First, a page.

But the reflexive refrain from many in the rail industry, that little can be done, avoids grappling with the true moral quandary, Miller said.

European rails have been more aggressive in experimenting with moats, hedges, high fences, or electric gates that rise up on platforms when trains leave the station, said Alan L. Berman executive director of the American Association of Suicidology, which is performing the federal rail suicide study under a grant.

In addition to documenting suicides for the first time, Berman’s team is in the midst of conducting 60 psychological autopsies of train suicide victims in an effort to learn about their lives and motivation, to gain insight about how their actions might have been prevented.

“The individual railroads themselves are all over the map in terms of . . . focusing on the problem,’’ Berman said.

Some in the industry worry that finding a solution means adding more cost and responsibility, he said. Putting up barricades all over the country would not be feasible, he said, but the group may suggest testing barriers in targeted areas where prevention is most likely to be successful.

Most of the nation’s tracks have no barriers. And there is no standard for the type or height of fencing used in places that have them. About one-third of the 380 miles of commuter rail in Massachusetts is fenced in, with an emphasis around parks, schools, high-population areas, and those with repeat trespassing incidents.

Neighbors often cut through them to create shortcuts into town, and responsibility for maintaining them is split among rail entities, town governments, private companies, and school districts.

The track next to Vale’s home is owned by the Massachusetts Bay Transportation Authority, but the fence is maintained by Amtrak, which was required to build it as part of the federal approval in 2000 to run the high-speed Acela trains on electrified tracks. Vale said he has been volleyed back and forth among the MBTA, Amtrak, and his local legislator when asking questions about the fence and the rail.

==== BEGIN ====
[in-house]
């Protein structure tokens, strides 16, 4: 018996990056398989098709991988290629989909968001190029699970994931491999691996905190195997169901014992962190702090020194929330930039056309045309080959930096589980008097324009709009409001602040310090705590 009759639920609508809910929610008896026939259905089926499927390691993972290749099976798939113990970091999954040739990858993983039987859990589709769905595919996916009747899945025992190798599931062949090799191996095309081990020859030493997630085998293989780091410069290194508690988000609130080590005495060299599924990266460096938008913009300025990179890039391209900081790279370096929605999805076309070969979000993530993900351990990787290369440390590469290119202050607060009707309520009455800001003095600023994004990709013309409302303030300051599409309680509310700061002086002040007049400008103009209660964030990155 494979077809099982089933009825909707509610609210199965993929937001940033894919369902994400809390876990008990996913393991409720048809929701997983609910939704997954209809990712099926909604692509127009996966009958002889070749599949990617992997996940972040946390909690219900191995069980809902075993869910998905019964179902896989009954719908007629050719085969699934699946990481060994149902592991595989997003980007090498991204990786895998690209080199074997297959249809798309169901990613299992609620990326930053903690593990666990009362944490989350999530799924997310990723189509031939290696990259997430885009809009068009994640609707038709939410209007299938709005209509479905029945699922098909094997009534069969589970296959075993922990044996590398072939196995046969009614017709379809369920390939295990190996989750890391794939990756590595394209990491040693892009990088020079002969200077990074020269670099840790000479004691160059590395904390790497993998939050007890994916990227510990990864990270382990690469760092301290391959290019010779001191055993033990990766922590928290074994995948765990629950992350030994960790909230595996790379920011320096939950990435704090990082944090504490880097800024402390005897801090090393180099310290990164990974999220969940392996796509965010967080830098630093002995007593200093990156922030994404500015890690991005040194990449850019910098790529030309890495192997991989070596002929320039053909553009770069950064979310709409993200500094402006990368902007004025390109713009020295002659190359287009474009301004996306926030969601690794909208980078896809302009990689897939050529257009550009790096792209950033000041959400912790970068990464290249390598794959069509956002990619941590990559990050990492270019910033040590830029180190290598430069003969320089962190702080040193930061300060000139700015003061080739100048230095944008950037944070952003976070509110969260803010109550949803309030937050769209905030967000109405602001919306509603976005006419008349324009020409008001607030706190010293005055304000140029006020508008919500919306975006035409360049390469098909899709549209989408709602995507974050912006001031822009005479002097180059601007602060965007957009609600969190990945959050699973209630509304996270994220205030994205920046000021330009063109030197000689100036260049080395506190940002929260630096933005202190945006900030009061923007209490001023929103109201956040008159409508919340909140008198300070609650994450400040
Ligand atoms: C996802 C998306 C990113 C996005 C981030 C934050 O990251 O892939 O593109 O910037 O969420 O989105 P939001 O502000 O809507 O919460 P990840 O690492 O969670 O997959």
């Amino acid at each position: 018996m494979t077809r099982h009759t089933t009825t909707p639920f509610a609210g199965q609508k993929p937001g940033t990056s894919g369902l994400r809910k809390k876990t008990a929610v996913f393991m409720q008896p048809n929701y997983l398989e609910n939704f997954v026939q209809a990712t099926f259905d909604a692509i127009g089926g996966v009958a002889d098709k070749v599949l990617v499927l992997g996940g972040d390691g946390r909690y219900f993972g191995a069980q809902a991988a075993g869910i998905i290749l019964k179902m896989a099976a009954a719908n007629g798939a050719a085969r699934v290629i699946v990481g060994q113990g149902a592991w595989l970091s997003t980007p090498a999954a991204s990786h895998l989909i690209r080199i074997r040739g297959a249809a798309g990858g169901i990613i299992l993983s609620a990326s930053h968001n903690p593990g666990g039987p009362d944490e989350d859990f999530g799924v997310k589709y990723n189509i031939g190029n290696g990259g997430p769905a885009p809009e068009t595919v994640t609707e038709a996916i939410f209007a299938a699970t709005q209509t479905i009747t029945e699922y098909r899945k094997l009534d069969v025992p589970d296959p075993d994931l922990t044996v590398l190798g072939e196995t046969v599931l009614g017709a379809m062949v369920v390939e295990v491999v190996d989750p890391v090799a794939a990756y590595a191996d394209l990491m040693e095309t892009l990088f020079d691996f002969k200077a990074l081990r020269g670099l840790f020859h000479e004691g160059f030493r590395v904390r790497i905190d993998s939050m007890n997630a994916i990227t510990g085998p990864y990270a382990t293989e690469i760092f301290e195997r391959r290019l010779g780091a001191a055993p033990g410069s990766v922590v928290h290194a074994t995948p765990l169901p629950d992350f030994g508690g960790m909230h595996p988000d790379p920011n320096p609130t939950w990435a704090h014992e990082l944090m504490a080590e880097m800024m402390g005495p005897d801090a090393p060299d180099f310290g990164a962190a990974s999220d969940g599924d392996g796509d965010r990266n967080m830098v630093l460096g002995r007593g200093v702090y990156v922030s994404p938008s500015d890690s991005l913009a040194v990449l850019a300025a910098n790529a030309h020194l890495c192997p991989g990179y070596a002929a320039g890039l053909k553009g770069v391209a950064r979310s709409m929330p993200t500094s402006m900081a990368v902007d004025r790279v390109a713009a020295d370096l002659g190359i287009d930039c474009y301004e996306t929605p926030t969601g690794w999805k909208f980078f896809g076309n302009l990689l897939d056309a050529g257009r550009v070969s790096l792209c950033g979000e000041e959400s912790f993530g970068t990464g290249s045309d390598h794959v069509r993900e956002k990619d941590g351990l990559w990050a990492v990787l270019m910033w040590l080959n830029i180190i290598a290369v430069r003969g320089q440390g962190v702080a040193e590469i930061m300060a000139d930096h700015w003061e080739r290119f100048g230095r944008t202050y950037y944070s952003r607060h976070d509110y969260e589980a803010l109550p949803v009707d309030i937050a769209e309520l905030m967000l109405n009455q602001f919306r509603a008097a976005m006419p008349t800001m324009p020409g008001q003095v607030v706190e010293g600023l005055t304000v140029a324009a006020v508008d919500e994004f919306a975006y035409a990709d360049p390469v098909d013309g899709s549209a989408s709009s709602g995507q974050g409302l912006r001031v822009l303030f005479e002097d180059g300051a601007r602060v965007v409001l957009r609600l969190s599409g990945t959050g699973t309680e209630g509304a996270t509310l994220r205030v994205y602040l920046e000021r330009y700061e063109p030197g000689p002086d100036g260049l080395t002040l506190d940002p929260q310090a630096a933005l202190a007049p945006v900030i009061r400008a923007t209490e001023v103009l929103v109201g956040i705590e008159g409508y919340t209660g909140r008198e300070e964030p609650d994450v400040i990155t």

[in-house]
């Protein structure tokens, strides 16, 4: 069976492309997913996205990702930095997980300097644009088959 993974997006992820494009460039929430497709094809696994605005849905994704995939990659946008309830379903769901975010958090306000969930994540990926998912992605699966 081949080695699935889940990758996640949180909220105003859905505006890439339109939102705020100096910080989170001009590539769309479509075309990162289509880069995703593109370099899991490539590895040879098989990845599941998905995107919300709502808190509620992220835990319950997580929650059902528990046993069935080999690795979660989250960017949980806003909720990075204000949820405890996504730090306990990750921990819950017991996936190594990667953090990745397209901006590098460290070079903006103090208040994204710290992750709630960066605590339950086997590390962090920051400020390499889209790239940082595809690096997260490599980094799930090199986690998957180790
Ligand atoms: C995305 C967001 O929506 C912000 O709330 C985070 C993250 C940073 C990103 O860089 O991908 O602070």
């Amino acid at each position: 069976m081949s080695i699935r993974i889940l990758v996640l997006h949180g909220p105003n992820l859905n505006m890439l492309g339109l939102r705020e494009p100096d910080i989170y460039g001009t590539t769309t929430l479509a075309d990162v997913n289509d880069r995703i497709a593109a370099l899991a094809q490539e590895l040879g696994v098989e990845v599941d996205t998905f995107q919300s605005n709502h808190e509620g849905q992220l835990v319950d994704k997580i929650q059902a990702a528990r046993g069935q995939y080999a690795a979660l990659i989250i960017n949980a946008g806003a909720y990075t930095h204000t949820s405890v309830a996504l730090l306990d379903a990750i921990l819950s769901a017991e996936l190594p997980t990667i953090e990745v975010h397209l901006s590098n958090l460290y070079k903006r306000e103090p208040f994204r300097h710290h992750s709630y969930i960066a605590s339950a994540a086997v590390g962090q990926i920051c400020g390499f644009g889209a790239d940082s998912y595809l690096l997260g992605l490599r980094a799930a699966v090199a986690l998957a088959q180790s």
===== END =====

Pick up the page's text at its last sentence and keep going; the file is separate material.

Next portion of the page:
A spokesman for Amtrak, Clifford Cole, said recently that workers had been out to inspect the Mansfield fences. In recent weeks, after the Globe’s inquiries, the chain link near Vale’s house was replaced by a slightly higher fence and the gaps were eliminated. Other MBTA fences are maintained by a private company that runs commuter rail for the MBTA, the Massachusetts Bay Commuter Railroad Co.

“Do people go up and down the tracks looking for people or fence issues? They don’t,’’ said Scott Farmelant, a spokesman for the company. “It’s not practical.’’

Mass Bay Commuter and the MBTA teamed up for the first time last year with Samaritans, a nonprofit group, to launch an awareness campaign that includes signs at commuter stations with a toll-free help line.

Sign campaigns have been used more often nationally in recent years, but their effectiveness has not been measured, Berman said.

Still, the signs in Massachusetts have drawn callers and are believed to have saved lives, said Roberta Hurtig, director of Samaritans.

There were no signs near the section of track where Elizabeth Mary Vale committed suicide after a long battle with depression and several unsuccessful attempts to take her life.

On the night of Sept. 6, 2008, the college student drove 25 minutes from her Attleboro home to the end of her parents’ street, a few blocks from Mansfield Station. She parked her car next to the fence.

“This was a vigorous, bright, loving young woman,’’ her father said.

It is unclear how she gained access to the tracks, but the gaps in the fence were wide enough for most adults to pass through easily and fence is low enough to climb. She was hit by a southbound commuter train, which had just left Mansfield Station and was traveling 50 to 60 miles per hour, according to police.

Vale said his daughter’s suicide note, and attempts she made that day to reach her therapist, indicated she was wavering. Vale has no proof a better barrier would have deterred her.

“We’re not saying it definitely could have,’’ he said, “but we believe she would not have.’’